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Sure-Fire Recovery Stopper

April 18, 2002

Federal Reserve Chairman Alan Greenspan must feel vindicated. "A very strong recovery is underway," he told Congress Wednesday. That makes this the shortest recession on record, and Greenspan deserves credit for getting his interest rate adjustments right. Unfortunately, the rebounding economy is threatened by President Bush's planned budget deficits.

Despite Bush's declaration at the White House that he will balance the budget by 2004, with vetoes if necessary, he is heading for a guns-and-butter spending spree reminiscent of the Vietnam era.

Counting on an expanding economy for new revenues is folly. As Greenspan correctly emphasized, it remains unclear how strongly the economy will grow, which is why the Federal Reserve is unlikely to raise interest rates at its May 9 meeting. American factories are still running at only about 75% of capacity, down 3% from even a year ago. Job growth last month was 58,000, still far below the 150,000 a month that is considered normal. A real surge in oil prices could send the economy back into recession.

What remains most worrying, however, is the Bush administration's budget plan.

The president himself said the U.S. must not "repeat the mistakes in the '60s," when spending on Vietnam was accompanied by domestic increases, not cutbacks. But the Bush deficits also have a third source: Government income will be restricted by massive tax cuts. According to the nonpartisan Congressional Budget Office, the Bush budget plan will be $262 billion in deficit until 2005. If tax cuts are made permanent instead of sunsetting in 2010, the Treasury will lose an additional $4 trillion over the following decade. Yet the administration seems not to be calculating the impact of all this red ink.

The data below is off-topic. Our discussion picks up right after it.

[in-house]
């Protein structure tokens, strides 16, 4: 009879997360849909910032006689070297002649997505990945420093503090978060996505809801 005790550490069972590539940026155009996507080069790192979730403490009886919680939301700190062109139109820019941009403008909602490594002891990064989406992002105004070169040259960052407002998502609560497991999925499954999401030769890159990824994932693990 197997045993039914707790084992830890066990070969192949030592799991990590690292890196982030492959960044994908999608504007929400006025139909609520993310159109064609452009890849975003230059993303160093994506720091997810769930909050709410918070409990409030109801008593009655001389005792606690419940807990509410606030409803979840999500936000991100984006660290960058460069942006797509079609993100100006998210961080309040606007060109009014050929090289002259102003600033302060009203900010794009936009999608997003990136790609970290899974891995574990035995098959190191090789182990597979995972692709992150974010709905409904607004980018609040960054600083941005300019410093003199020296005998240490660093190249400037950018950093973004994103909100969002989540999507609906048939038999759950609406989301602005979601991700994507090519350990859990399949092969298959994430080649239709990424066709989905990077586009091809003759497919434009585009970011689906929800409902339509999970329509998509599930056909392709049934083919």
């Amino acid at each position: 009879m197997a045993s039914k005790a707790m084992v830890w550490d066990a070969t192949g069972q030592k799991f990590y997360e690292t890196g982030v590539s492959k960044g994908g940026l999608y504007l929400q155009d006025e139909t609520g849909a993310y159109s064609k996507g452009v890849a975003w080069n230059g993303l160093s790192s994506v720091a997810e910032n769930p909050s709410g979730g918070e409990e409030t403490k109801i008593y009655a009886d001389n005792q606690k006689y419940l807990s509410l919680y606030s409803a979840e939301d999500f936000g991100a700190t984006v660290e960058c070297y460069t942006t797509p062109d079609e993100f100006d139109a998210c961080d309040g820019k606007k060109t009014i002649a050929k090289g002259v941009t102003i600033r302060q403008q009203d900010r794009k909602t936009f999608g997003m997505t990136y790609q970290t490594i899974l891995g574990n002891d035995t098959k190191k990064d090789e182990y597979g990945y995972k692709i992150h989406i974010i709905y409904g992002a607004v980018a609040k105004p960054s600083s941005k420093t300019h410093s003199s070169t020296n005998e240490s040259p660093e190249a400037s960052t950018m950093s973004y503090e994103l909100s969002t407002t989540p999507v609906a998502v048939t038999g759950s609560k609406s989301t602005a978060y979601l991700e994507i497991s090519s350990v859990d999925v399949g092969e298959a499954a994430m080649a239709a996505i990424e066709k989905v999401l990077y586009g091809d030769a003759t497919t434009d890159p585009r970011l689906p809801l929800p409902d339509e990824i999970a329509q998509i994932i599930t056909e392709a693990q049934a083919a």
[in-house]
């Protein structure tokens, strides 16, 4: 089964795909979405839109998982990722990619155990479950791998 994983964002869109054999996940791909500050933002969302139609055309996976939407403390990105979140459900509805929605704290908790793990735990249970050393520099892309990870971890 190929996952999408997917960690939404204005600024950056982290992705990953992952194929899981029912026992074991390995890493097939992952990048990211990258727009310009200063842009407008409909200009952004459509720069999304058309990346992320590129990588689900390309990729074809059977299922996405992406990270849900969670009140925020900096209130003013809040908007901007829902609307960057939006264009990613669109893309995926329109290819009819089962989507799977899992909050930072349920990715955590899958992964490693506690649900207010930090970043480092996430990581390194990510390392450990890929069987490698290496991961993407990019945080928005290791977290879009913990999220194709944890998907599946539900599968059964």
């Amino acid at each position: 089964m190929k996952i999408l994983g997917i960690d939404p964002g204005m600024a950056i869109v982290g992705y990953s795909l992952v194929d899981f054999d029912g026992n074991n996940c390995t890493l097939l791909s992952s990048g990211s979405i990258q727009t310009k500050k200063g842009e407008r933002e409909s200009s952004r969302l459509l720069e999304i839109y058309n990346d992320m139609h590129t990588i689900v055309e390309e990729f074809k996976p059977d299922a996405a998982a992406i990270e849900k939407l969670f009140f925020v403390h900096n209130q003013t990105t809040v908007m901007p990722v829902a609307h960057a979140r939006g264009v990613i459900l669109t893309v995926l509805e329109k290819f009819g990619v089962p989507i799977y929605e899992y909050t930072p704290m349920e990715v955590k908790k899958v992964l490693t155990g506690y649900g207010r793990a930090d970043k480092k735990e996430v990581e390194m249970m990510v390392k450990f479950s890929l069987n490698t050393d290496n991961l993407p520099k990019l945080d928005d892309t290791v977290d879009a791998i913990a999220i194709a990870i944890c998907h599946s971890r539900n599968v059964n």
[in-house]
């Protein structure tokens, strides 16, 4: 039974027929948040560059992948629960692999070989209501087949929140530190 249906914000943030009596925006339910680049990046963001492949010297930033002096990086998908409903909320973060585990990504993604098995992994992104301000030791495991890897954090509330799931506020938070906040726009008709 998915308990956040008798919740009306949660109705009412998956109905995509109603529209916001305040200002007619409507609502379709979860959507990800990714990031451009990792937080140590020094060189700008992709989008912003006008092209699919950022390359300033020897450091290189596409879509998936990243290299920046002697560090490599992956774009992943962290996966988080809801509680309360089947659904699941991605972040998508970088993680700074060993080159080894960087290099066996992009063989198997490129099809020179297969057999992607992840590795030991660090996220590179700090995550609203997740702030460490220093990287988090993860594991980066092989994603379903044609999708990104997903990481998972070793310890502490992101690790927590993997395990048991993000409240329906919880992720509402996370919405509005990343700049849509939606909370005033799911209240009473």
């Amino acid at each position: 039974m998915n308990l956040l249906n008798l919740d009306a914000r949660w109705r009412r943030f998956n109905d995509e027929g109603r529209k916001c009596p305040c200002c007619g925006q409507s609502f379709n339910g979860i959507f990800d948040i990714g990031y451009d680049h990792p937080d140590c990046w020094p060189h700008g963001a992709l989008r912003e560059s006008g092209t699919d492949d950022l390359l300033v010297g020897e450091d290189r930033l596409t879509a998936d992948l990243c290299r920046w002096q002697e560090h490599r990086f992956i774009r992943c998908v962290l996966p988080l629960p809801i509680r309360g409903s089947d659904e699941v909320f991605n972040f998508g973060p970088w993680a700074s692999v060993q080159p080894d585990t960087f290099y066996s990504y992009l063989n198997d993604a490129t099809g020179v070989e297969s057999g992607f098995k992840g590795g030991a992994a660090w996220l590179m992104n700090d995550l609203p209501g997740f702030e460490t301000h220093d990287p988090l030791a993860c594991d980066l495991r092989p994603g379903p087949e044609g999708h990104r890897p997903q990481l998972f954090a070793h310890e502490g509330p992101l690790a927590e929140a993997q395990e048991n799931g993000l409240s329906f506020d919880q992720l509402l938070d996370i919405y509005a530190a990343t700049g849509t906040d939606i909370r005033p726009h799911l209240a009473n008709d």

Health and Human Services Secretary Tommy G. Thompson admitted Wednesday before the House Ways and Means Committee, "In regards to tax policy, I have not considered that with regard to Medicare," even though the tax-cut costs would in the end fall hardest on Social Security and Medicare.

President Bush's spending may actually have helped pull the country out of recession in the short term, but it threatens to drag the economy back down at the very moment the baby-boom generation begins to retire. No amount of Federal Reserve wizardry can defeat Vietnam-era-style deficits.

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